The Taipei City government has decided to build a much-anticipated tennis center in Neihu District because the northeastern part of the city would offer the least resistance to getting the facility up quickly, the city said on Tuesday.
The city government has chosen a 5.12 hectare site that had previously been set aside for an elementary and a junior high school. The schools’ construction was later canceled because of Taiwan’s falling birth rate, leaving the land available for other purposes.
The city has budgeted NT$3.45 billion (US$107 million) for the facility, which is scheduled to break ground in 2012 and be completed in 2014.
When asked why the city chose Neihu as the site for the facility, city government spokeswoman Rose Chao told the Central News Agency that the land was owned by the city, meaning the city would not have to purchase land from the private sector.
“It will make the whole thing easier,” she said.
Expediting the project was apparently an issue. Taipei Mayor Hau Lung-bin said in a statement that the city needed to complete the tennis center to support bids to host international sports events, a sentiment confirmed by Chao.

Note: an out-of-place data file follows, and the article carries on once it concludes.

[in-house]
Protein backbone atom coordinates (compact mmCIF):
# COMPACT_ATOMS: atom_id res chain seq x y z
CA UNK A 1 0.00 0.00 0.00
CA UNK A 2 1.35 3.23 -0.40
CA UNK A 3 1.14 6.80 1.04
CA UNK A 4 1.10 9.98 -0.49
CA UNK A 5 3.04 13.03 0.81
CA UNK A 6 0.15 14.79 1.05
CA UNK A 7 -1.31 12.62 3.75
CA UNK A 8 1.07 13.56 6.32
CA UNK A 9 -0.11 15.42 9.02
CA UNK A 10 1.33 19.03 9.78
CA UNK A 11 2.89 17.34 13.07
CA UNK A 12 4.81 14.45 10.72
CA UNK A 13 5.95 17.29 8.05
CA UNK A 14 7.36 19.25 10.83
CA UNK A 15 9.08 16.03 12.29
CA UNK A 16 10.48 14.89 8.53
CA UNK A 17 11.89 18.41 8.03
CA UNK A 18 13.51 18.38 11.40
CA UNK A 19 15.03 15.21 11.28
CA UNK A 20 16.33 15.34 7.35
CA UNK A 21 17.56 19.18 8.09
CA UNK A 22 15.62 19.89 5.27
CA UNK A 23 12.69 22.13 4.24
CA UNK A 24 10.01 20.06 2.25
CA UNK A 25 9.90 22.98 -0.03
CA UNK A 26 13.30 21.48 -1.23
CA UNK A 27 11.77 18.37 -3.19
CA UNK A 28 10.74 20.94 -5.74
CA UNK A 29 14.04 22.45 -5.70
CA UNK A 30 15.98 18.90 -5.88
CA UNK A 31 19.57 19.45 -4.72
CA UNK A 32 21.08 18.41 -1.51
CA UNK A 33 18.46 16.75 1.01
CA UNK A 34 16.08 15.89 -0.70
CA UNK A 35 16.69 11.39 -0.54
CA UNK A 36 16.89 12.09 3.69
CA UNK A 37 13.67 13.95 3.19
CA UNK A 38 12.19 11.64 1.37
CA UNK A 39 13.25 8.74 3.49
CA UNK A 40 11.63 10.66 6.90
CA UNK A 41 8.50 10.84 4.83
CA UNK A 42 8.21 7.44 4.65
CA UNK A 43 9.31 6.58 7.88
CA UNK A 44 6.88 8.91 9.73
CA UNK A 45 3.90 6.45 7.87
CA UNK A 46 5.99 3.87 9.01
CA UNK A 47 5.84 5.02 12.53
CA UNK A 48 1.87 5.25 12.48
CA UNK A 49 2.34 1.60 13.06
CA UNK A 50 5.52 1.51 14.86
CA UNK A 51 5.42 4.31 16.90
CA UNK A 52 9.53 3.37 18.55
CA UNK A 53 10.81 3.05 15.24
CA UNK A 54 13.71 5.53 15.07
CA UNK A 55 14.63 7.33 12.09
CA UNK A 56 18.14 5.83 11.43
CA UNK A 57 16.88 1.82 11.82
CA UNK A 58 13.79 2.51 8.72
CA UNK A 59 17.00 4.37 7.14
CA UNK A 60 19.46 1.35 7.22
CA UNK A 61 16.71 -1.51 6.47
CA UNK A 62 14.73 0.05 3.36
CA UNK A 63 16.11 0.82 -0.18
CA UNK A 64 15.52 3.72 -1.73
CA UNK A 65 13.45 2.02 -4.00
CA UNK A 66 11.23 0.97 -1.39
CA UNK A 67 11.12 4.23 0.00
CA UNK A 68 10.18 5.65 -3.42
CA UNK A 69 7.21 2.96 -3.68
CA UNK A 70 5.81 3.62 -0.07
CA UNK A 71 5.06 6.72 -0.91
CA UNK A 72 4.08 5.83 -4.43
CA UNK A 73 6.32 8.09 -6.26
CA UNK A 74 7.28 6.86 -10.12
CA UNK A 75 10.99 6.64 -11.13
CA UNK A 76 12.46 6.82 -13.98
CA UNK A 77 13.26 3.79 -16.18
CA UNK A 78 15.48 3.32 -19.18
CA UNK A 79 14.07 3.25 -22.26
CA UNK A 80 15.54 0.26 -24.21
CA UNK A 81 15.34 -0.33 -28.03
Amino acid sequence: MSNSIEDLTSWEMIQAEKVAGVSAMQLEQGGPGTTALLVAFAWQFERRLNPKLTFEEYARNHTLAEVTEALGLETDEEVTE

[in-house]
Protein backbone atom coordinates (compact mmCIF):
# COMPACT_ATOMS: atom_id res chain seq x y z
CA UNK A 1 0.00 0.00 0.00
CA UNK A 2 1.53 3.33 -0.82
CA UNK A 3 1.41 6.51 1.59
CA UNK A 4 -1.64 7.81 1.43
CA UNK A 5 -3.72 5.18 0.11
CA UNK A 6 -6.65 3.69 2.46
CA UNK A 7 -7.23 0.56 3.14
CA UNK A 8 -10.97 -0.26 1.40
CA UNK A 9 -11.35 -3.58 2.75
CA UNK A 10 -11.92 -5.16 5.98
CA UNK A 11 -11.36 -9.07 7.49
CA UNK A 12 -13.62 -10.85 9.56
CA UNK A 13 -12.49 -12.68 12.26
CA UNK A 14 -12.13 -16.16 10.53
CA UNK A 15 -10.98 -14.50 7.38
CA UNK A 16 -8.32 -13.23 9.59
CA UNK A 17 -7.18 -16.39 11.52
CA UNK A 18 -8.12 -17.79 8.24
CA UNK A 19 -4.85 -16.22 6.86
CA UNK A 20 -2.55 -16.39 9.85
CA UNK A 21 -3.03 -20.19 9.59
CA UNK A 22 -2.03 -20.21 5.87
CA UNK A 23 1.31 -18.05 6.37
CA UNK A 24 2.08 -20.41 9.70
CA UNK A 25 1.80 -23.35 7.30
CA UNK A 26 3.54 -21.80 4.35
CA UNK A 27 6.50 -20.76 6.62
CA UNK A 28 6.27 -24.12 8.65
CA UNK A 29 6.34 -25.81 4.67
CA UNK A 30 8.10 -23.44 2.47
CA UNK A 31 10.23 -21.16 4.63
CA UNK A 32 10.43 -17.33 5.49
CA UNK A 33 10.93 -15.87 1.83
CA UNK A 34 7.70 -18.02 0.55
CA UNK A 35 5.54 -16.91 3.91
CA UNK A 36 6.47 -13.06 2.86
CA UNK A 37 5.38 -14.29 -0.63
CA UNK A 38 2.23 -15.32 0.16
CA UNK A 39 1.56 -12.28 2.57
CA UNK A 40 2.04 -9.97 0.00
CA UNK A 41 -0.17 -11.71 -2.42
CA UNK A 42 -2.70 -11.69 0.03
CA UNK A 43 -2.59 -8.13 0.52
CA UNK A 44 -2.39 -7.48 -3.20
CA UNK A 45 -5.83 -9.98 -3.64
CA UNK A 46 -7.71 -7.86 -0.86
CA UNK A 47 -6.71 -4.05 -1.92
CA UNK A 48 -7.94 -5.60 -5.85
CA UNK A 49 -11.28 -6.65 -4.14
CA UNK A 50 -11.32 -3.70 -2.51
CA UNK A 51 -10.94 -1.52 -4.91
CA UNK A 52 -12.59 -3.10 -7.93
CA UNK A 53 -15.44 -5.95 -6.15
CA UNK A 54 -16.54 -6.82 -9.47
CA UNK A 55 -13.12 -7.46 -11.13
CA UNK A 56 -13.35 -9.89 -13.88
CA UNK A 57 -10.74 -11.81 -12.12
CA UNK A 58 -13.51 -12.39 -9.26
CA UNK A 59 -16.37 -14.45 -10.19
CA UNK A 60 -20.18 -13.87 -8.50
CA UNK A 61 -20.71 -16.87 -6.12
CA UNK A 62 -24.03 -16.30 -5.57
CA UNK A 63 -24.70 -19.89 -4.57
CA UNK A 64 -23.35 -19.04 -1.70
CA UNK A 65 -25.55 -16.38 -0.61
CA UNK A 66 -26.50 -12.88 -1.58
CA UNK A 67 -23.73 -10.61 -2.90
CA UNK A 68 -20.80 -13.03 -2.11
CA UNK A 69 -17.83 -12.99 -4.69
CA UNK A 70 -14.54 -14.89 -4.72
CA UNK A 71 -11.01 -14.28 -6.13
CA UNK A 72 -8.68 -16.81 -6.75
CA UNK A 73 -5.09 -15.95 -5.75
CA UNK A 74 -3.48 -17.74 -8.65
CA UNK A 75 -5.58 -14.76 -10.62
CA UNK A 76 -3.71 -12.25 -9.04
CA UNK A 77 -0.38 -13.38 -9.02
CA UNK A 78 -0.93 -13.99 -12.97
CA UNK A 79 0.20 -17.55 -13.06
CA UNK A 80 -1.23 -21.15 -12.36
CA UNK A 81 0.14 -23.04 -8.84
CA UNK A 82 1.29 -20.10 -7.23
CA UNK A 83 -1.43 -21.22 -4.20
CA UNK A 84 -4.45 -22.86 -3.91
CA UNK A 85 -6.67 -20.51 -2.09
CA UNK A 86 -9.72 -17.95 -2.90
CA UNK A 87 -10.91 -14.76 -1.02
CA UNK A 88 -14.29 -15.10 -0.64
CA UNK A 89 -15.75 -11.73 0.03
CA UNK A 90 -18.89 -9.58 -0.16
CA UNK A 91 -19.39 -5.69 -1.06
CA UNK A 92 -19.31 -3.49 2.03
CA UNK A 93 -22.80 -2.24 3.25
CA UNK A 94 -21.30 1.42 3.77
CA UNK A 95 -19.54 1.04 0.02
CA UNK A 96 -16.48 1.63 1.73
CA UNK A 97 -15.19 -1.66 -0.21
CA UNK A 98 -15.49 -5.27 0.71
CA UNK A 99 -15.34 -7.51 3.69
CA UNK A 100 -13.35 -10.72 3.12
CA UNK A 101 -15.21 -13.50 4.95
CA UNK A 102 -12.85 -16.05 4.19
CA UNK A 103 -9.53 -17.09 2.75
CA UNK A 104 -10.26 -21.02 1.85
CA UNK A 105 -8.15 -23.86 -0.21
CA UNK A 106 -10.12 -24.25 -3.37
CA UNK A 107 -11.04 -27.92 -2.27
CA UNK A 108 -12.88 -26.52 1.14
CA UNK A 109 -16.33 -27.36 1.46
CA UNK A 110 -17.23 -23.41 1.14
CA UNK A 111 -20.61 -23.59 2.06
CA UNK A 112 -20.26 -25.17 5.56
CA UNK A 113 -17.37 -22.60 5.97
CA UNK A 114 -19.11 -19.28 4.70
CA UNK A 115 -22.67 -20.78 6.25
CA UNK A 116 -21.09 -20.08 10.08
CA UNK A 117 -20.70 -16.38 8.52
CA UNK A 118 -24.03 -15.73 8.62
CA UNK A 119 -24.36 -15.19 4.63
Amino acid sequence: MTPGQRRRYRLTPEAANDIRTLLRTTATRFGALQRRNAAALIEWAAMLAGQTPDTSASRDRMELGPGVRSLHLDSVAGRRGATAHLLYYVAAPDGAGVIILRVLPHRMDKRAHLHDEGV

“As one of the major cities in the world, Taipei needs a tennis center that meets international standards,” Chao said.
Taipei has launched a bid to host the Asian Games in 2019 and is planning to compete for the right to hold the East Asian Games in 2017.
According to a government proposal, the tennis center is expected to have a 10,000-seat center court and 17 outside courts, four of which will be covered.
Though the city may be targeting the facility for international sports events, local tennis circles were excited at having a dependable place to play in the future.
Chen Ti, one of Taiwan’s top male players, who has played professionally since 2002, experienced the scramble to find suitable playing venues for the Davis Cup and other tennis events over the past decade, and said the topic comes up indirectly on the ATP Tour.
“When other players ask me why Taiwan produces so many good players, but rarely holds tournaments, I tell them, a little embarrassed, that it’s because we don’t have an appropriate venue,” Chen said at a press conference held by the city to announce the tennis center’s location on Tuesday.
Chen said he was excited that Taipei would finally have a dedicated tennis center.
The city government will assign NT$4.5 million in the second half of this year to map out the details on the construction and study the feasibility of building a youth hotel to accommodate 1,000 visitors in the tennis center, Chao said.
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